About Reviews – April Round Robin

My mother always taught me that if I didn’t have anything nice to say, I shouldn’t say anything at all. While I haven’t always followed that advice, I’m certain many authors wish critics would.

I’ve had one or two reviews that scoured my work to the bone, which … let’s be honest here … required a pint of ice cream to get me through. Mint chocolate chip is the greatest comforter in times like these.

But when push comes to shove, negative reviews are always the ones that I learn from. I’m not a world-renowned author, not yet, and I’m still honing my craft. So anything that teaches me how to be better is good.

Sometimes painful, but good.

Positive reviews help sell a book, but not nearly as much as word of mouth. Like it or not, people talking about your book is still the number one way to push those sales up – or so all the professionals tell me.

I’ve sent my books out to reviewers for their honest opinions and come back with some positive results there, but those results never last for very long. To be honest, sometimes the only result of a positive review is my own feeling of accomplishment; somebody read my book and understood what I was trying to say!

Since Sedition was first published eight years ago I’ve held a 4.36 star average on Goodreads and about the same on Amazon, which I suppose is quite good considering there are a lot of things wrong with my early novels. But the only thing this knowledge serves is to push me to become better.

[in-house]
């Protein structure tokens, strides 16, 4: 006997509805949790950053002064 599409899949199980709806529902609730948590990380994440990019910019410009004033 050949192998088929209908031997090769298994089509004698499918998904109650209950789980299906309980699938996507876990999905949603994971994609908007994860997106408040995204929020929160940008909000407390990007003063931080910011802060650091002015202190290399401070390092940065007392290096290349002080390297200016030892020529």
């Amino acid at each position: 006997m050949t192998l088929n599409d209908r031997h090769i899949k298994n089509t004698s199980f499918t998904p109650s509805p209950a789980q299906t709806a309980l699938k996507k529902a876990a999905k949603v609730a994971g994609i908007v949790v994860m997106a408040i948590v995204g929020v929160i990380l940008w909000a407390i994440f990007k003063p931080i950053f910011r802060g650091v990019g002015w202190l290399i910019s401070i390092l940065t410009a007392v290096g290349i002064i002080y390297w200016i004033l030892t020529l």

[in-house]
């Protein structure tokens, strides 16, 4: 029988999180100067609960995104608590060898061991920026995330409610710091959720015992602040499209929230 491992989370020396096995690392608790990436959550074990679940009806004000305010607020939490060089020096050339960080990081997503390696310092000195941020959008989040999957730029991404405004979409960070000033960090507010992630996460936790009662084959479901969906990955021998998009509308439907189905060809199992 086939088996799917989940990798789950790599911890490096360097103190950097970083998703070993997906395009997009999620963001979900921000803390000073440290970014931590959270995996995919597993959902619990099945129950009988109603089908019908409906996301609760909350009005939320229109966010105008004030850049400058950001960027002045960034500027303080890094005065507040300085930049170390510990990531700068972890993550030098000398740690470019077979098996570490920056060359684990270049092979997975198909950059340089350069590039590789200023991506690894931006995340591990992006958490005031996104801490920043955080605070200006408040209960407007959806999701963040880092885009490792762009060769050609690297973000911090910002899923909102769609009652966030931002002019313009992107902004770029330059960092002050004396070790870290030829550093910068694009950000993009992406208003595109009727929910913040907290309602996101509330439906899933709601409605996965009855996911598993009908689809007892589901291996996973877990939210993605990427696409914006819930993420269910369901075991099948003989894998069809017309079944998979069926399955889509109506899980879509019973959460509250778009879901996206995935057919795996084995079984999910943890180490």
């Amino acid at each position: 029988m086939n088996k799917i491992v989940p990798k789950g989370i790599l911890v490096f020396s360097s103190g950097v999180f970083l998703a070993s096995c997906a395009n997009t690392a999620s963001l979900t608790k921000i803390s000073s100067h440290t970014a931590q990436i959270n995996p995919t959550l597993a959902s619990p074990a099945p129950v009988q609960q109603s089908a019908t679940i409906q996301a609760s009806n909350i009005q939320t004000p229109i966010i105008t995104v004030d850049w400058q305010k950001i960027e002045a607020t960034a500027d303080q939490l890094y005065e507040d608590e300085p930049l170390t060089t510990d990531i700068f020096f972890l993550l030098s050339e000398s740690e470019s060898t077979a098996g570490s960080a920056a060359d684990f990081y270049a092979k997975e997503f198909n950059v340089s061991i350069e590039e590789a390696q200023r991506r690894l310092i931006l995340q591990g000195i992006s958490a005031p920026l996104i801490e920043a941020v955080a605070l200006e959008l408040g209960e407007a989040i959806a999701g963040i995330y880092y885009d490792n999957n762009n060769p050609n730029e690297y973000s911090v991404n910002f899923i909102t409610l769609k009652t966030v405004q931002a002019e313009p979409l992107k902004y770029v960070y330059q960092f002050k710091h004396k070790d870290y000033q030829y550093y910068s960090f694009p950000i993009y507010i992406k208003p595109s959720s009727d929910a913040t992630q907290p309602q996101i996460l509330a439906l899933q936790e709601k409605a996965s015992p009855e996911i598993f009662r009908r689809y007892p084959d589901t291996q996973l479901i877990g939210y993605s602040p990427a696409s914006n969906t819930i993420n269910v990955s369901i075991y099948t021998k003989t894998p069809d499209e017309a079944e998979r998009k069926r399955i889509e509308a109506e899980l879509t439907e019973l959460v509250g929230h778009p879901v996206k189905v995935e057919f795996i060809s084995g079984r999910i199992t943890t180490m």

Maybe it sells one book every three months or so, but at the end of the day it still only pushes me to be better. I don’t have time to check reviews every day or even every week. I check them once or twice a month, see if I have anything new, and then I get back to work.

See what some of my fellow authors think about reviews …

Marci Baun  http://www.marcibaun.com/blog/
Dr. Bob Rich https://bobrich18.wordpress.com/2017/04/22/how-to-get-reviews
Skye Taylor http://www.skye-writer.com/blogging_by_the_sea
Beverley Bateman http://beverleybateman.blogspot.ca/
Victoria Chatham http://victoriachatham.blogspot.ca
Helena Fairfax http://www.helenafairfax.com